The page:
EU, US condemn ‘excessive violence’ in Syria


Security forces have arrested some 500 pro-democracy sympathisers across Syria after the government sent in tanks to try to crush protests in the city of Deraa, a Syrian rights organisation said today (26 April). The EU condemned the "violent repressions".

Syrian rights organisation Sawasiah said it had received reports that at least 20 people had been killed in Deraa since tanks moved in on Monday, but communications with the southern town where the protests against President Bashar al-Assad began on 18 March had been cut, making it hard to confirm the information.

At least 500 were arrested elsewhere in Syria, it said.

Diplomats said the figures for civilians killed could be as high as 50 in Deraa and 12 in Mouadhamiya, which lies on the road to occupied Golan Heights southwest of Damascus.

"The regime has chosen to use excessive violence. It worked in 1982, but there is no guarantee it will work again in the age of the Internet and phone cameras," said a senior diplomat, referring to the 1982 crushing of a revolt in the city of Hama, which killed up to 30,000 people.

Footage posted on the Internet by demonstrators in recent days appears to show troops firing on unarmed crowds. In the Damascus suburb of Barzeh residents described security forces firing at unarmed protesters from a heavy machinegun mounted on a truck.

"By resorting to the use of artillery against its own people today, the Syrian government has shown its determination to crush the peaceful protests at virtually any cost, whatever the price in Syrians' lives," said Malcolm Smart, Amnesty International's Middle East and North Africa director.

Government forces also stormed the Damascus suburbs of Douma and Mouadhamiya on Monday, shooting and making arrests, a day after they swept into the coastal town of Jabla, where at least 13 civilians were killed, rights campaigners said.

Ashton condemns violence, urges reform

EU High Representative for Foreign Affairs and Security Policy Catherine Ashton condemned the violence and called on the Syrian government to carry out "profound political reforms".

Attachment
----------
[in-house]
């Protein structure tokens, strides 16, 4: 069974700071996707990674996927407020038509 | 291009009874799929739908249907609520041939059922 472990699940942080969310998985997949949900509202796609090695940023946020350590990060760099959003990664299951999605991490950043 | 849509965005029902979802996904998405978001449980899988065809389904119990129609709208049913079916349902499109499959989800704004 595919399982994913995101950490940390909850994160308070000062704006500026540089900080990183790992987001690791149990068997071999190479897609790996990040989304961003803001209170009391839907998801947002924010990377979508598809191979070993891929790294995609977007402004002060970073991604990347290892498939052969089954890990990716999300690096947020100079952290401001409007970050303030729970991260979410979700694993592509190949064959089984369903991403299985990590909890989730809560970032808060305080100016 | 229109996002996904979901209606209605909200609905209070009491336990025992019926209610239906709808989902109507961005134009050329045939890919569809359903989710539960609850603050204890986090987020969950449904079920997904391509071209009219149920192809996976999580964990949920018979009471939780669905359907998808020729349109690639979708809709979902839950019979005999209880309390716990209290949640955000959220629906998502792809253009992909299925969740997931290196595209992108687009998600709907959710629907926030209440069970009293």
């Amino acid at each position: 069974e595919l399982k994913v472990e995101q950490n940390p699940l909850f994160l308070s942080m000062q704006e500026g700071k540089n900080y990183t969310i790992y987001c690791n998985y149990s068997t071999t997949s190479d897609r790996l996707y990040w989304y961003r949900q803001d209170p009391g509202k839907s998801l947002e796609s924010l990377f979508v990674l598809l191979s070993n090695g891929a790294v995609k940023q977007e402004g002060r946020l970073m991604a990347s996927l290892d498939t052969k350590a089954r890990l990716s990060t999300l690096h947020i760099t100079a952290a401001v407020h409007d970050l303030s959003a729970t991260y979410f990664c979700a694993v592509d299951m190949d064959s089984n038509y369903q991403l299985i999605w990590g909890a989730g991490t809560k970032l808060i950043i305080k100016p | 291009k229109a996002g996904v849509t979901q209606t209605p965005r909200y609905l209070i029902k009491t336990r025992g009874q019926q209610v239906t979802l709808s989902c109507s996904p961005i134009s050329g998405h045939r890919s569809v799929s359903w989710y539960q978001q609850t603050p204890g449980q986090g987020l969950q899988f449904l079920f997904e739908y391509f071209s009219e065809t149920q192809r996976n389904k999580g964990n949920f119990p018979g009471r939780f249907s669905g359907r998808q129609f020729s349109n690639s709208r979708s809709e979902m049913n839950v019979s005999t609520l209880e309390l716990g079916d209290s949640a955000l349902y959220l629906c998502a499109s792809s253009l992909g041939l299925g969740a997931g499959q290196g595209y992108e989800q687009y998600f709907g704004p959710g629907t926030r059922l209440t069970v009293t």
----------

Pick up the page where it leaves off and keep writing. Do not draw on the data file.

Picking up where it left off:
"I condemn the use of brutal force against demonstrators across Syria, which is resulting in high numbers of victims. The Syrian authorities must immediately stop their violent response and fully respect citizens' right to peaceful demonstrations," Ashton said in a statement published on Friday.

The White House, deploring "brutal violence used by the government of Syria against its people," said President Barack Obama's administration was considering targeted sanctions to make clear that "this behaviour is unacceptable".

Syria has been under US sanctions since 2004 for its support of militant groups. Several Syrian officials, among them Assad's cousin Rami Makhlouf, a tycoon, are under specific US sanctions for "public corruption".

According to analysts, Obama's response to the Syrian crisis has been limited compared to Washington's role in a NATO-led air campaign against Libyan leader Muammar Gaddafi's forces and its call for his ousting.

Washington is mindful of its limited ability to influence Damascus, which is already under a set of US economic sanctions and is closely allied with US foe Iran.

The Obama administration is also worried about stoking instability on US ally Israel's borders and wants to avoid another military entanglement in the Muslim world, where it is involved in wars in Iraq and Afghanistan.

Strong measures against Syria by the UN Security Council, similar to those against Libya, are seen as unrealistic, due to the long-standing strong ties between Damascus and Moscow, Euronews reported.

(EURACTIV with Reuters.)


The International Commission of Jurists (ICJ) called on Friday upon the UN Security Council to take concrete measures to ensure the immediate protection of peaceful demonstrators and other persons whose lives are under threat from the ongoing violent crackdown by Syrian security forces.

The UN Security Council should, as a matter of urgency, consider options to ensure the immediate protection of the population in Syria. "The international community has failed so far to protect the people of Syria from wide-scale human rights violations, including the right to life," said Wilder Tayler, ICJ secretary-general. "The UN Security Council should address this deplorable situation in Syria with a view to establishing accountability for the perpetrators and justice for victims," Tayler added.


The Baath Party, which seized power in Syria nearly 50 years ago, has governed under emergency laws and banned all opposition. Other grievances against the authorities include the dominance of Syrian President Bashar al-Assad's minority Alawites over the Sunni Muslim majority, corruption, economic hardship and the rising cost of living.

In recent weeks, Bashar al-Assad, 45, faces the gravest crisis in his 11-year rule as anti-government protests sweep across the country calling for political freedom and an end to corruption.

The soft-spoken Bashar took office after the death of his formidable father Hafez al-Assad, who brooked no dissent and refused to buckle during the Arab-Israeli conflict for 30 years.

Under Bashar al-Assad, Syria has been Iran's closest Arab ally, a major force in Lebanon, and a supporter of Palestinian and Lebanese militant groups.

The United States resumed full diplomatic relations with Syria last January. However, tensions have grown again over neighbouring Lebanon, where Damascus ally Hezbollah has gained the upper hand in a political crisis.


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